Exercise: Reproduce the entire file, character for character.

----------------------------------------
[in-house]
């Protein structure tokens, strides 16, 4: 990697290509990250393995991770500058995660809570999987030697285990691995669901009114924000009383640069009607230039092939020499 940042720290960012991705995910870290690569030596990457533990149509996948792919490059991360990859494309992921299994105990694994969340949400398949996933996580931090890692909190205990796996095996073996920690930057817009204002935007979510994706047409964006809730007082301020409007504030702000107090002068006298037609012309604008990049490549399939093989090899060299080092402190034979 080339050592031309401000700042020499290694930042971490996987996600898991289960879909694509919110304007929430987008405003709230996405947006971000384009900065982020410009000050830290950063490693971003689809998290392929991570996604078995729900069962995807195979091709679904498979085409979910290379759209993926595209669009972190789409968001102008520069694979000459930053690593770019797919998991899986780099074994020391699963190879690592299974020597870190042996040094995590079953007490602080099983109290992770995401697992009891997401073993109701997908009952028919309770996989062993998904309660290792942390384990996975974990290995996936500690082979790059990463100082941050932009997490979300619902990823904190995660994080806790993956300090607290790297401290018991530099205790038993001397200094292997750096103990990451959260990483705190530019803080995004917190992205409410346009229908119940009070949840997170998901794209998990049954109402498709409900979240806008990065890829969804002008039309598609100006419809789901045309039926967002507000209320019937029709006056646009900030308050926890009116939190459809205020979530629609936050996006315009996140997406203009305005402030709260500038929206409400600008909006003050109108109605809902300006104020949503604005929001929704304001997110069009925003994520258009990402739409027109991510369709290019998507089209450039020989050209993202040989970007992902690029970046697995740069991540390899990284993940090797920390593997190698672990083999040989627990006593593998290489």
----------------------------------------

[in-house]
């Protein structure tokens, strides 16, 4: 990697290509990250393995991770500058995660809570999987030697285990691995669901009114924000009383640069009607230039092939020499 940042720290960012991705995910870290690569030596990457533990149509996948792919490059991360990859494309992921299994105990694994969340949400398949996933996580931090890692909190205990796996095996073996920690930057817009204002935007979510994706047409964006809730007082301020409007504030702000107090002068006298037609012309604008990049490549399939093989090899060299080092402190034979 080339050592031309401000700042020499290694930042971490996987996600898991289960879909694509919110304007929430987008405003709230996405947006971000384009900065982020410009000050830290950063490693971003689809998290392929991570996604078995729900069962995807195979091709679904498979085409979910290379759209993926595209669009972190789409968001102008520069694979000459930053690593770019797919998991899986780099074994020391699963190879690592299974020597870190042996040094995590079953007490602080099983109290992770995401697992009891997401073993109701997908009952028919309770996989062993998904309660290792942390384990996975974990290995996936500690082979790059990463100082941050932009997490979300619902990823904190995660994080806790993956300090607290790297401290018991530099205790038993001397200094292997750096103990990451959260990483705190530019803080995004917190992205409410346009229908119940009070949840997170998901794209998990049954109402498709409900979240806008990065890829969804002008039309598609100006419809789901045309039926967002507000209320019937029709006056646009900030308050926890009116939190459809205020979530629609936050996006315009996140997406203009305005402030709260500038929206409400600008909006003050109108109605809902300006104020949503604005929001929704304001997110069009925003994520258009990402739409027109991510369709290019998507089209450039020989050209993202040989970007992902690029970046697995740069991540390899990284993940090797920390593997190698672990083999040989627990006593593998290489």